5. Hurrah!!! Agreed, well done all round. A rose for Lord Alli and the former Bishop of Oxford Lord Harries. A raspberry for the Bishop of Bradford David James.

    PS Boaz – you’ve outdone yourself.

  6. “Religious freedom cannot begin and end with what one religion wants.”

    Well, hot damn! That is absolutely outstanding.

    And this one is as well:

    “The real enemy in our society is promiscuity, not permanent faith-based relationships.”

  7. PS

    Oh, and phooey on Bp James. Absolutely EVERY change (action, decision, whatever…) about any issue at all is going to trigger “unintended consequences.” That’s kind of the way the universe works. (Imagine not having noticed that…)

    What a coward.

  8. Yes, Ellie. And most of the most wonderful things that have happened to me in my life, including meetingMrs MP, have been unintended consequences of something quite different.

  9. Wonderful news! I wonder if one of the unintended consequences will be the transfer of membership into churches where same sex marriages are welcomed. That has happened here.

  10. As soon as the House of Commons passes this Bill at its Third Reading, and it is signed off by EIIR, then I shall approach our parishes here to see if they would be supportive of me officiating at such ceremonies in their building. I have gone by the law of the land regarding re-marriage of divorcees with a former partner still living, and I shall go by the law of the land on this one as well.

  11. Amelia,
    but that would be a good consequence because it would leave the CoE purer and more holy. I bet the consevos can’t wait for us to cross over now.

  12. MP: “Erika, you need to study passed situations, such as that regarding the marriage of divorced people in church. Individual priests will follow their own conscience on this one and decide which law to follow.”

    I’ve studied the history in TEC, which now requires that any remarriage receive the consent of the appropriate bishop (sometimes more than one). Your statement seems to imply that in the C of E the individual priest makes the decision without the involvement of the bishop. Is that actually the case?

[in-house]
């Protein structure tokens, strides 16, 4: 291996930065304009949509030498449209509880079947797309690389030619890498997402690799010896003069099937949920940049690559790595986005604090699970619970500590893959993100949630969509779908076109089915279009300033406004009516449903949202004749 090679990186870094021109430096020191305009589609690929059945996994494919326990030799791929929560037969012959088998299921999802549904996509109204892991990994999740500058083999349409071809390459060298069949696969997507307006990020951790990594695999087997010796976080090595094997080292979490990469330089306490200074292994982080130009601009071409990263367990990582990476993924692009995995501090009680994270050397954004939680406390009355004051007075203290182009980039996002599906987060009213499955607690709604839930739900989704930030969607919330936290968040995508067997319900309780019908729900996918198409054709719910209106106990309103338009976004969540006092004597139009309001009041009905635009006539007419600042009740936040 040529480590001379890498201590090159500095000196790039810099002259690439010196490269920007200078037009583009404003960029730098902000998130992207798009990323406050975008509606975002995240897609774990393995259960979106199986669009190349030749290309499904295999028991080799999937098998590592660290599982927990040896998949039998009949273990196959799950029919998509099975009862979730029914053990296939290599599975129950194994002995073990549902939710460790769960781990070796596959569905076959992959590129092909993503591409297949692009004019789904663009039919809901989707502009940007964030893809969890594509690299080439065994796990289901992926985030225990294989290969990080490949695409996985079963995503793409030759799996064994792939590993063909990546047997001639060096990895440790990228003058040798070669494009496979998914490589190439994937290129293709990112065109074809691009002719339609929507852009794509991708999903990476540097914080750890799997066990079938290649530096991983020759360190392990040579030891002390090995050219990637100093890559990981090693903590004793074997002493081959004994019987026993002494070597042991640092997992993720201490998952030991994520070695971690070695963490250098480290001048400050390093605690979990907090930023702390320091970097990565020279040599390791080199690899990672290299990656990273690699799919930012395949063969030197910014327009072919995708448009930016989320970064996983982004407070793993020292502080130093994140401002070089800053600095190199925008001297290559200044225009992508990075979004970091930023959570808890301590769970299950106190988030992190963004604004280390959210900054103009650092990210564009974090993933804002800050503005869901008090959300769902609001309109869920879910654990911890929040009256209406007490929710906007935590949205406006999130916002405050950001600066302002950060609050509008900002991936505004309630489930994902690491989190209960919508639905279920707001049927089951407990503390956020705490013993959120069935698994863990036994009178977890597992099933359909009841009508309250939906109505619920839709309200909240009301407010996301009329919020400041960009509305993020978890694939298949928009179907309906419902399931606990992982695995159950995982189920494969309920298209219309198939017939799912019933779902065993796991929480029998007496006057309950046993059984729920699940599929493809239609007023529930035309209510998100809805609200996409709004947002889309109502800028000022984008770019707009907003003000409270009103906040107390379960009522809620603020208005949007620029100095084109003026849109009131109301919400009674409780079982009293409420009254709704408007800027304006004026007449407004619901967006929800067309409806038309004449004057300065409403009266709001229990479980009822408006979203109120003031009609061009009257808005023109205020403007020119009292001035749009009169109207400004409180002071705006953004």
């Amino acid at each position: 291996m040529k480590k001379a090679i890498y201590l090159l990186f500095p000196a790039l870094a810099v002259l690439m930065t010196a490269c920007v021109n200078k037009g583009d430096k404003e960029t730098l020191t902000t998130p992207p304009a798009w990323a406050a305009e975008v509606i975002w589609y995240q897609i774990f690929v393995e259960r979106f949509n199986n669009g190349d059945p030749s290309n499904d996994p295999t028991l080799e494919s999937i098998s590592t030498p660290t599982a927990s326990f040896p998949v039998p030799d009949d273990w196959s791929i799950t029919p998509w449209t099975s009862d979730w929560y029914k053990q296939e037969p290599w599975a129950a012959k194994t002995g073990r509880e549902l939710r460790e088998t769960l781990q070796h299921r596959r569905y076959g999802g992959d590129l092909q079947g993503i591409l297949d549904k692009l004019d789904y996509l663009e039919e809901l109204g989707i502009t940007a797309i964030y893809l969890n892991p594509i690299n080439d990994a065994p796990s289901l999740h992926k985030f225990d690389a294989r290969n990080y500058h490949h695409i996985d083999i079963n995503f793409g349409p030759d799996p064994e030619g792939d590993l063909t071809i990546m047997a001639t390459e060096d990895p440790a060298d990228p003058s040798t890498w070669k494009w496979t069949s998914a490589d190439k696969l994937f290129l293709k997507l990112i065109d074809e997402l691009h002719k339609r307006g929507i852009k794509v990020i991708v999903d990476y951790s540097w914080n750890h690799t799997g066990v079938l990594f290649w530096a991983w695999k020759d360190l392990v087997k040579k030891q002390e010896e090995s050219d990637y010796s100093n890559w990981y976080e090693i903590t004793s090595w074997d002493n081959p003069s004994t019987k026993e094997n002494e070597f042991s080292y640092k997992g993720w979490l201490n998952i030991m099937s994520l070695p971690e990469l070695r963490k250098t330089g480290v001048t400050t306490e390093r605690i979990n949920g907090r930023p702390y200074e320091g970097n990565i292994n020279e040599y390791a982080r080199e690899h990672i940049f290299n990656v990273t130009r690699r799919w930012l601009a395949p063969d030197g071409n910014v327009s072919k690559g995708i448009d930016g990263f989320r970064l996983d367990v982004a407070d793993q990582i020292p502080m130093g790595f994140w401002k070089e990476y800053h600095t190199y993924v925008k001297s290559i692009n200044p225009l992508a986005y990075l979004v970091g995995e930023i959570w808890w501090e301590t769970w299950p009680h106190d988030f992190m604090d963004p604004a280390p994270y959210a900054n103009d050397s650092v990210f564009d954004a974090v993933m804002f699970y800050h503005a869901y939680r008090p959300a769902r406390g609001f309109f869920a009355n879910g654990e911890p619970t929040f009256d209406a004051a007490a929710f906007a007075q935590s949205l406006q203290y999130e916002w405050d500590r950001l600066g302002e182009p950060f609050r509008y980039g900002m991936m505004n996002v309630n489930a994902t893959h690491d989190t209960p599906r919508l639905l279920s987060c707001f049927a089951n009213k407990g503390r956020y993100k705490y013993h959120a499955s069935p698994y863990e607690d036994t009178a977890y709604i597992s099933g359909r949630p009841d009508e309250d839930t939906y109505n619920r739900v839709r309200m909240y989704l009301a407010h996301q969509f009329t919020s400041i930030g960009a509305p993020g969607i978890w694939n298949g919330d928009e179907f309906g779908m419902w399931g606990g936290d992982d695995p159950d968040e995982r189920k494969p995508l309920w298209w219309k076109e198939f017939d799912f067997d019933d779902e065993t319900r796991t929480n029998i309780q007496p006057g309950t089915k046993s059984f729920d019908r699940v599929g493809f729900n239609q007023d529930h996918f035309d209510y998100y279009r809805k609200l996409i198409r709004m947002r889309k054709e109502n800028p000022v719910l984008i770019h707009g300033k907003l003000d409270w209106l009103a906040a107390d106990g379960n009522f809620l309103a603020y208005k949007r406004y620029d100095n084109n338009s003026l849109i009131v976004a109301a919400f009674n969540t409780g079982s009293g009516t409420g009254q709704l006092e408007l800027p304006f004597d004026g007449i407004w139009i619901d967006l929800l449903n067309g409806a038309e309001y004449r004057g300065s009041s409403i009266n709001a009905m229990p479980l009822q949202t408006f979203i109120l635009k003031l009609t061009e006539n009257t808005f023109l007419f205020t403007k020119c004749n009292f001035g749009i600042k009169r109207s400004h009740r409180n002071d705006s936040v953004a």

wv = liesseco
    (dry falsehoods)

  13. Thanks, SR. I can imagine that it is difficult for someone outside of our strange legal situation to understand how this will work itself out. Hopefully your comment will give them more confidence that this really could be a momentous moment in the English church.

  14. Yes, Paul (A). Individual priests make such decisions without reference to their bishop because in respect of marriages they are officers of the state.

  15. Inclusive minded Church of England priests will now start quietly conducting wedding ceremonies for same sex couples (and, yes, they will be real marriages) as they have the backing of English law and an established church is subject to the law of the land in a very organic way

    Really? Well, HUZZAH!

    [Though I hope said marriages are done no more “quietly” than “opposite marriages” ;-/ are performed.]

    Seriously, my wv is . . . covow! Co-vow: sounds like marriage to me! 😀

  16. What I mean, Mr. Grumpy, is that the priests won’t be running around town before the service shouting “I’m conducting a gay wedding” at the top of the voices, or telling the local newspapers, other than on the wedding announcement pages if the couple so wishes. So, yes, exactly the same as a str… No, I’m not going to say it because there ain’t no difference now.